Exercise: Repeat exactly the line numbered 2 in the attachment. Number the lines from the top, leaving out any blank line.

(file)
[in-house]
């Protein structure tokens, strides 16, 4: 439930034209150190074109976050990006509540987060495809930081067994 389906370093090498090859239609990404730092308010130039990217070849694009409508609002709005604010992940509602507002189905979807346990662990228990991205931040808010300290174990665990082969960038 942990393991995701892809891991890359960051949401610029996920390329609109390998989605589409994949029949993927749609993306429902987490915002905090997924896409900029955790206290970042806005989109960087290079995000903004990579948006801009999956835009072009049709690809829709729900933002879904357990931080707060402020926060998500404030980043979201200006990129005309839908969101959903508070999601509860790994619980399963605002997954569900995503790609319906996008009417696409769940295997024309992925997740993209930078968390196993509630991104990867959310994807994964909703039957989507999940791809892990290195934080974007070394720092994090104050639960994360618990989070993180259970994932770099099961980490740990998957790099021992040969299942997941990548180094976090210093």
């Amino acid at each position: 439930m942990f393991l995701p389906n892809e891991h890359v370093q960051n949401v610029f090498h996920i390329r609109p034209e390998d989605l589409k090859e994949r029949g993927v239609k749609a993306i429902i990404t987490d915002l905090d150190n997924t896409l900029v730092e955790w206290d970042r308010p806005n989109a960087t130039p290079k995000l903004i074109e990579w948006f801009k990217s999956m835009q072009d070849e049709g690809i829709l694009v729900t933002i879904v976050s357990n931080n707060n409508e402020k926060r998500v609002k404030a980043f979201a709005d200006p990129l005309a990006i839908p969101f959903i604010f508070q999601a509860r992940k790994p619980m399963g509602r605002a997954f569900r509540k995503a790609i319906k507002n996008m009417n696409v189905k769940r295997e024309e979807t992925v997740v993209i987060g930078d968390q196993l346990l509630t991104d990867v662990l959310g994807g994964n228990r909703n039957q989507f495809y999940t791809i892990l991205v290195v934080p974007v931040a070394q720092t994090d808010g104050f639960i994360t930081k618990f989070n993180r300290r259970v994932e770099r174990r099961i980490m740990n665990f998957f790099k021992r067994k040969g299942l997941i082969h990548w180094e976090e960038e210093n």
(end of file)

């Protein structure tokens, strides 16, 4: 439930034209150190074109976050990006509540987060495809930081067994 389906370093090498090859239609990404730092308010130039990217070849694009409508609002709005604010992940509602507002189905979807346990662990228990991205931040808010300290174990665990082969960038 942990393991995701892809891991890359960051949401610029996920390329609109390998989605589409994949029949993927749609993306429902987490915002905090997924896409900029955790206290970042806005989109960087290079995000903004990579948006801009999956835009072009049709690809829709729900933002879904357990931080707060402020926060998500404030980043979201200006990129005309839908969101959903508070999601509860790994619980399963605002997954569900995503790609319906996008009417696409769940295997024309992925997740993209930078968390196993509630991104990867959310994807994964909703039957989507999940791809892990290195934080974007070394720092994090104050639960994360618990989070993180259970994932770099099961980490740990998957790099021992040969299942997941990548180094976090210093």